DINE LIKE A LOCAL The food writer Annette Tan said that eating out in the city is generally expensive but that some neighborhoods are home to excellent and affordable restaurants. Keong Saik Road, in Chinatown, is lined with several, many of which aren’t Chinese. Cure, for one, serves modern European food with Singaporean accents. Another option is Gemmill Lane, a hidden alley off Amoy Street full of buzzy restaurants such as the French-Japanese Le Binchotan. Singaporeans also enjoy decadent high teas at the city’s five-star hotels. Ms. Tan recommended Regent Singapore, where a weekday high tea costs around $33 per adult and includes sandwiches, pastries, scones and cheeses, and the $37 tea at The Clifford Pier, overlooking Marina Bay, at the Fullerton Bay Hotel.
SKIP PRIVATE GUIDES Hiring a private guide costs about $45 an hour, Mr. Oh said, but a small group tour can be equally high-quality and costs around $6 per person, per hour. “The guides leading these tours are very knowledgeable, and you see the same sights you would on a private excursion,” Mr. Oh said. Companies offering such tours include RMG Tours and Tour East. Monster Day Tours also offers free walking tours.
TAKE ADVANTAGE OF FREE ART AND CULTURE Public art installations abound in Singapore, and they’re akin to open-air museums, Mr. Oh said. The Marina Bay District, for example, has several, including sculptures by Botero and Dali. Also, the Esplanade Theatres by the Bay holds almost daily free concerts and plays that feature local artists.
DOWNLOAD THE GRAB APP Grab is the Uber equivalent of Singapore (Uber does not operate in the country), and a less expensive way to get around than by taxi. A 10-minute ride costs less than $10, while the trip between the airport and the city center is around $20.
BOOK THE RIGHT ACCOMMODATIONS Carly Rea, the founder of Splendour Tailored Tours, advises staying at a five-star boutique hotel in a residential neighborhood, where nightly rates can be half of what they are in the touristy Central Business District. Ms. Rea recommended Spicers Potts Point, in Potts Point, an area full of homegrown boutiques, cafes and restaurants, and Paramount House Hotel, in Surry Hills. Josh Blake, the assistant chief concierge at Four Seasons Hotel Sydney and a longtime Sydney-sider, as locals are called, said that travelers who want to stay in the heart of town should be aware that several of the luxury hotels in the CBD, including Shangri-La and InterContinental, have club lounges. You pay a fee on top of your room rate, the lounge at the Four Seasons, for example, costs $96 for two people per day. But you get a concierge, a lavish breakfast buffet and a premium open bar with appetizers in the evenings.For longer stays, consider a home rental through Contemporary Hotels or Luxico. “You can find a fantastic two-bedroom apartment for a week for the same price as a standard hotel room in the CBD,” Ms. Rea said.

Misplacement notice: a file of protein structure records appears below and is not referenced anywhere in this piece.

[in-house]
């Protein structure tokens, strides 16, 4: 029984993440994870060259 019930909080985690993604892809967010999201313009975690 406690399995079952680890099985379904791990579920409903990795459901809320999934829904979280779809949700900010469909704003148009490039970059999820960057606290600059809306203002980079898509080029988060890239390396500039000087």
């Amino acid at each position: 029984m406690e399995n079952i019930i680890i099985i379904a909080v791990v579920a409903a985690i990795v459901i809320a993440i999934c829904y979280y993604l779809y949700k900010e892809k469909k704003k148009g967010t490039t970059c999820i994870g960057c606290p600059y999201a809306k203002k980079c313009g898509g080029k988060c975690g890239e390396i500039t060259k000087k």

EAT LIKE A LOCAL Ms. Rea said that the tastiest and most affordable food in town is to be found at neighborhood spots. Bistro Rex, in Potts Point, a vibrant place showcasing seasonal dishes, is an example. She also recommended a meal at one of the city’s many inexpensive and delicious Asian-influenced restaurants where diners can bring their own alcohol. The Darlinghurst and Newtown neighborhoods are full of these. On Bondi Beach. a table at a casual seaside cafe is a less expensive and more authentic way to go than a pricey restaurant, said Mr. Blake. He suggested Speedos Cafe, a local favorite that serves health-focused dishes using seasonal and organic produce. Picnics are a longtime tradition for Sydney-siders, and it’s one that travelers should partake in, too.